out this title--
          (1) $9,682,000 for fiscal year 2014; and
          (2) $9,682,000 for fiscal year 2015.
  (c) National Institute of Standards and Technology.--There 
are authorized to be appropriated to the National Institute of 
Standards and Technology for carrying out this title--
          (1) $4,120,000 for fiscal year 2014; and
          (2) $4,120,000 for fiscal year 2015.
  (d) National Oceanic and Atmospheric Administration.--There 
are authorized to be appropriated to the National Oceanic and 
Atmospheric Administration for carrying out this title--
          (1) $2,266,000 for fiscal year 2014; and
          (2) $2,266,000 for fiscal year 2015.

           *       *       *       *       *       *       *





                XXII. PROCEEDINGS OF THE SUBCOMMITTEE ON
                        RESEARCH AND TECHNOLOGY
                          MARKUP ON H.R.1786,
                     THE NATIONAL WINDSTORM IMPACT
                 REDUCTION ACT REAUTHORIZATION OF 2013

                              ----------                              


                         FRIDAY, JUNE 28, 2013

                  House of Representatives,
                    Subcommittee on Research and Technology
                Committee on Science, Space, and Technology
                                                   Washington, D.C.

    The Subcommittee met, pursuant to call, at 9:05 a.m., in 
Room 2318 of the Rayburn House Office Building, Hon. Larry 
Bucshon [Chairman of the Subcommittee] presiding.
    Chairman Bucshon. The Research and Technology Subcommittee 
of the Committee on Science, Space, and Technology will come to 
order. Without objection, the Chair is authorized to declare 
recesses of the Subcommittee at any time. We have votes around 
10 o'clock, so we are hopeful to get through this markup before 
then. If we don't, we will have to recess for a period of time 
and then come back and finish.
    I now recognize myself for an opening statement.
    I am pleased to call the markup this morning for 
consideration of H.R. 1786, the National Windstorm Impact 
Reduction Act Reauthorization of 2013, introduced by our 
colleague, Congressman Randy Neugebauer.
    As we have tragically witnessed this year, windstorms take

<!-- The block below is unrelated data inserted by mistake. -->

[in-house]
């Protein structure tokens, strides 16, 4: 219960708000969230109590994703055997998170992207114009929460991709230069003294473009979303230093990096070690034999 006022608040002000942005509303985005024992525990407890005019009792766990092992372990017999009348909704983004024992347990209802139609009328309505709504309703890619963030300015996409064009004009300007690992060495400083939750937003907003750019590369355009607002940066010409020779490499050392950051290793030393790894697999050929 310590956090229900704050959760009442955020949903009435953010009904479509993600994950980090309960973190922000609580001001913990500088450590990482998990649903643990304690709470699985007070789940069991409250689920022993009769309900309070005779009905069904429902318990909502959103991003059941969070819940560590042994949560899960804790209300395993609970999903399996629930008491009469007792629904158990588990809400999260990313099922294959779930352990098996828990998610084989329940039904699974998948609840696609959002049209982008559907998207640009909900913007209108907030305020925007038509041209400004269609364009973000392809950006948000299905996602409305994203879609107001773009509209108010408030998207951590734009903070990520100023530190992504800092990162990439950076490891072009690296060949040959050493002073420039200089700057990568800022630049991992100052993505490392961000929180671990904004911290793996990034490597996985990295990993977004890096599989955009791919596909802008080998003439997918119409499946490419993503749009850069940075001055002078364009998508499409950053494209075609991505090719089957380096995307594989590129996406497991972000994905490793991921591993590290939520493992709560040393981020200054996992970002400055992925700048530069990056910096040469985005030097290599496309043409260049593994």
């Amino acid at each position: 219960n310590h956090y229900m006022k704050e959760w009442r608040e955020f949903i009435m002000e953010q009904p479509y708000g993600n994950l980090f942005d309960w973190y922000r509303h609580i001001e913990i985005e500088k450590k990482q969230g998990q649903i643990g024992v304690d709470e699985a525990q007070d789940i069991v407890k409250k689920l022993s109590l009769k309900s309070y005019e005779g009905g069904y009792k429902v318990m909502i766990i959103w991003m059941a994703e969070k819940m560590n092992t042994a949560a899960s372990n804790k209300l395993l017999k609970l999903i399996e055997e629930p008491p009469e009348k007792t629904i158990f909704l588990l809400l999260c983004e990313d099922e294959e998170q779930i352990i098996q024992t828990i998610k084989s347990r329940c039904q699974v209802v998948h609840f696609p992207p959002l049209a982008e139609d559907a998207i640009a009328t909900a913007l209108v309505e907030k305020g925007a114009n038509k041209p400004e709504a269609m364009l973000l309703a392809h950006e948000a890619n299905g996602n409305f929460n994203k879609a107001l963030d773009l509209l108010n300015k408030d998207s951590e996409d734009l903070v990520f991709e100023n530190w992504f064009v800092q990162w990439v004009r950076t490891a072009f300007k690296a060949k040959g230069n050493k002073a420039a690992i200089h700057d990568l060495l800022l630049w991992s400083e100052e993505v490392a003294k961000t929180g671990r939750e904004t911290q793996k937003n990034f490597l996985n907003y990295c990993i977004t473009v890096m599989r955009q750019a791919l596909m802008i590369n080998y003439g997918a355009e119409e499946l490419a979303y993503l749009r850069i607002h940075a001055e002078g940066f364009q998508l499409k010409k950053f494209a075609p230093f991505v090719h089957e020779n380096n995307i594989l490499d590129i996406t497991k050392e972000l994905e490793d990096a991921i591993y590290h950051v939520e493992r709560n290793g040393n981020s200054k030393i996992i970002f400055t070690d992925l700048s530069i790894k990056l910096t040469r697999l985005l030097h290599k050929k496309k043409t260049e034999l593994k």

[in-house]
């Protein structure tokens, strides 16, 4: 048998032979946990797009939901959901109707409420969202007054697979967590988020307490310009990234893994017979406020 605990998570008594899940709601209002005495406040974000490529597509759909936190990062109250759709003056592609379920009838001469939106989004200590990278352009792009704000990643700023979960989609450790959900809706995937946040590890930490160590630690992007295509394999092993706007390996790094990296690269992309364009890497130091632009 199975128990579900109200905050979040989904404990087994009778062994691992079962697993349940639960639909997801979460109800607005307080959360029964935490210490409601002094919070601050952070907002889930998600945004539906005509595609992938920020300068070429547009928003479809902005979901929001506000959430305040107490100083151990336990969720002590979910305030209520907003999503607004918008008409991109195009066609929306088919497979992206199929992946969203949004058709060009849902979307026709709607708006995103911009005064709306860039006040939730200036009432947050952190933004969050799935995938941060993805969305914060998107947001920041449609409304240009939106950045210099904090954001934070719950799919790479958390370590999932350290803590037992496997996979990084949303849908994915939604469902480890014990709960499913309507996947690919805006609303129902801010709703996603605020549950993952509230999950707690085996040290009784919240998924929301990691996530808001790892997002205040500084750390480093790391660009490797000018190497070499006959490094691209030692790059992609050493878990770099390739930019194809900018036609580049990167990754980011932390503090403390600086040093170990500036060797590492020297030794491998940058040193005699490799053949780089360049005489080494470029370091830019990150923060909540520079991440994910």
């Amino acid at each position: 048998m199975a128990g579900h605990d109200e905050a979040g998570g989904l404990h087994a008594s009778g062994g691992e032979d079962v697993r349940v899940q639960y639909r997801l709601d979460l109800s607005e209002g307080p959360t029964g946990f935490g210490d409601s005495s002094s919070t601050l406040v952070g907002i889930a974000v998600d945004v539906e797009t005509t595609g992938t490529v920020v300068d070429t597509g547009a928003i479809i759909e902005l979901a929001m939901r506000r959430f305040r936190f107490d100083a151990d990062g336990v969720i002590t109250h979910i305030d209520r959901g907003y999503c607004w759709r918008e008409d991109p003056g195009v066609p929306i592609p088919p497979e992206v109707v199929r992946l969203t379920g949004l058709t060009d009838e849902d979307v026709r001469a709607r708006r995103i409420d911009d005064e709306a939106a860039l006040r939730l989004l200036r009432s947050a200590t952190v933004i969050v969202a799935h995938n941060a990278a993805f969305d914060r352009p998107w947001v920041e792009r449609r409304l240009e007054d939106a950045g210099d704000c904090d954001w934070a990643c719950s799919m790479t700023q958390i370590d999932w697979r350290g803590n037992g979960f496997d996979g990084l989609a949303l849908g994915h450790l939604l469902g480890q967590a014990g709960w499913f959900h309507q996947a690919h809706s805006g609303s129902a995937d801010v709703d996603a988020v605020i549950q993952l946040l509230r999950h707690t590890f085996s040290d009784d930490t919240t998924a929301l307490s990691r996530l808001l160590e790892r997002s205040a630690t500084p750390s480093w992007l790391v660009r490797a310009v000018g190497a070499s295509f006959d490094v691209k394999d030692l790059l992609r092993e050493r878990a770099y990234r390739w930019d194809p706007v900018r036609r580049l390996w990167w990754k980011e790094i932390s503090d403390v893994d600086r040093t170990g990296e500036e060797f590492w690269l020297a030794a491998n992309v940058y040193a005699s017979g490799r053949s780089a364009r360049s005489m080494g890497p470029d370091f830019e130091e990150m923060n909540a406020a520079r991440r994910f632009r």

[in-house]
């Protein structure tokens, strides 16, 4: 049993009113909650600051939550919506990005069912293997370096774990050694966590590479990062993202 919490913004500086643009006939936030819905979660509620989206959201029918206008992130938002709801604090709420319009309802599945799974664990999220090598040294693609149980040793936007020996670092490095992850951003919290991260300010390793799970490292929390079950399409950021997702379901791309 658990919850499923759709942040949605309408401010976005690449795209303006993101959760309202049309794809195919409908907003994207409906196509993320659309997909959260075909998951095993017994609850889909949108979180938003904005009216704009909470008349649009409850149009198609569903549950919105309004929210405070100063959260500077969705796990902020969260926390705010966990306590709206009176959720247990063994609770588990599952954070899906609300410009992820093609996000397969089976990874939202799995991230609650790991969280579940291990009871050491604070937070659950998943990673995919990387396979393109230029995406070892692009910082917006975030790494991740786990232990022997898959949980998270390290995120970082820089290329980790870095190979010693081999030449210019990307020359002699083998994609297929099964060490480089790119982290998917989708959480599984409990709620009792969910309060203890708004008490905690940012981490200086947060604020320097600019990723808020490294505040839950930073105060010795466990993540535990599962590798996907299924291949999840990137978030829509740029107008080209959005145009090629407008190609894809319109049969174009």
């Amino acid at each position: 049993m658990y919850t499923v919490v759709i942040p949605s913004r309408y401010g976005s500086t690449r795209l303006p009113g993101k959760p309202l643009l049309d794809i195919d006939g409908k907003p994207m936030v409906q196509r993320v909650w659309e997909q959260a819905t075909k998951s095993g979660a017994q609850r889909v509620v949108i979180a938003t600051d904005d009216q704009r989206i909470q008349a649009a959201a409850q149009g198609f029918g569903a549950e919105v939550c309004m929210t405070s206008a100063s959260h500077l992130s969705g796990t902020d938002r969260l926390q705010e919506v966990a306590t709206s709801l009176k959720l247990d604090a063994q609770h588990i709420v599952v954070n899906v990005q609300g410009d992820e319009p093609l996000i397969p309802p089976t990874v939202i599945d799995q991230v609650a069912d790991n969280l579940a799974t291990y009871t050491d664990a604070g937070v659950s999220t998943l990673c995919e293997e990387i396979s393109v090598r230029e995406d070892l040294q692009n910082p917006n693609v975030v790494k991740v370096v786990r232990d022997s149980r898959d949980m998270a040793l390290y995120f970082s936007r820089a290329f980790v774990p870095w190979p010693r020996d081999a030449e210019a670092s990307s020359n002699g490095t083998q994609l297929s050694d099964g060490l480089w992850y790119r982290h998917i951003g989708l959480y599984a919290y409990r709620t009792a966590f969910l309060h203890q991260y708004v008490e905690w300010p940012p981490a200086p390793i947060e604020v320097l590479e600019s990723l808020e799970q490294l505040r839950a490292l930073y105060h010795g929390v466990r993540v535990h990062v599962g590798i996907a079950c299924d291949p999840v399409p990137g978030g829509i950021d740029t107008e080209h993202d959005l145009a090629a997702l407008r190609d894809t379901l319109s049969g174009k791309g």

American lives, destroy homes and businesses, and cause 
billions of dollars of damage around the United States. The 
effects of these disasters can reverberate for years.
    Millions of Americans live in areas vulnerable to damaging 
hurricanes, tornadoes, and other windstorms. As populations 
continue to grow in these areas, our vulnerability will only 
increase.
    The legislation we are marking up today will reauthorize 
the activities of the National Windstorm Impact Reduction 
Program--I don't know how to say that--NWIRP. NWIRP focuses on 
mitigating damage from wind-related hazards through research 
designed to help us better understand their behavior and 
impacts.
    Earlier this month, our Subcommittee held a hearing 
examining how the National Science Foundation, the National 
Institute of Standards and Technology, the Federal Emergency 
Management Administration, and the National Oceanic and 
Atmospheric Administration conduct important research and 
development activities aimed to reduce the risk and impact of 
severe windstorms under the auspices of NWIRP.
    This R&D improves model building codes, voluntary 
standards, and construction practices for buildings and 
lifelines; fundamental research on the impact of severe 
windstorms on buildings and infrastructure; atmospheric science 
research and data collection; and risk assessment tools and 
mitigation techniques.
    The original authorization of NWIRP expired in 2008. 
Although some work in these agencies has continued, it is 
difficult to determine the total spending on current wind-
hazard reduction measures across these agencies. H.R. 1786 
improves public transparency for how much money is being spent 
on windstorm research, establishes NIST as the lead agency for 
the program, and improves coordination and planning of agency 
activities in a fiscally responsible manner.
    I want to thank Randy Neugebauer for his focus on this 
valuable research area, and I look forward to moving forward on 
this legislation.
    I now yield to the Ranking Member of the Subcommittee, Ms. 
Wilson, for her comments.
    [The prepared statement of Mr. Bucshon follows:]

       Prepared Statement of Subcommittee Chairman Larry Bucshon

    Chairman Bucshon. I am pleased to call the markup this morning for 
consideration of H.R. 1786, the National Windstorm Impact Reduction Act 
Reauthorization of 2013, introduced by our colleague, Congressman Randy 
Neugebauer.
    As we have tragically witnessed this year, windstorms take American 
lives, destroy homes and businesses, and cause billions of dollars of 
damage around the United States. The effects of these disasters can 
reverberate for years.
    Millions of Americans live in areas vulnerable to damaging 
hurricanes, tornadoes, and other windstorms. As populations continue to 
grow in these areas, our vulnerability will only increase.
    The legislation we are marking up today will reauthorize the 
activities of the National Windstorm Impact Reduction Program (or 
NWIRP, ``N-whirp''). NWIRP focuses on mitigating damage from wind-
related hazards through research designed to help us better understand 
their behavior and impacts.
    Earlier this month, our Subcommittee held a hearing examining how 
the National Science Foundation, the National Institute of Standards 
and Technology, the Federal Emergency Management Administration, and 
the National Oceanic and Atmospheric Administration conduct important 
research and development activities aimed to reduce the risk and impact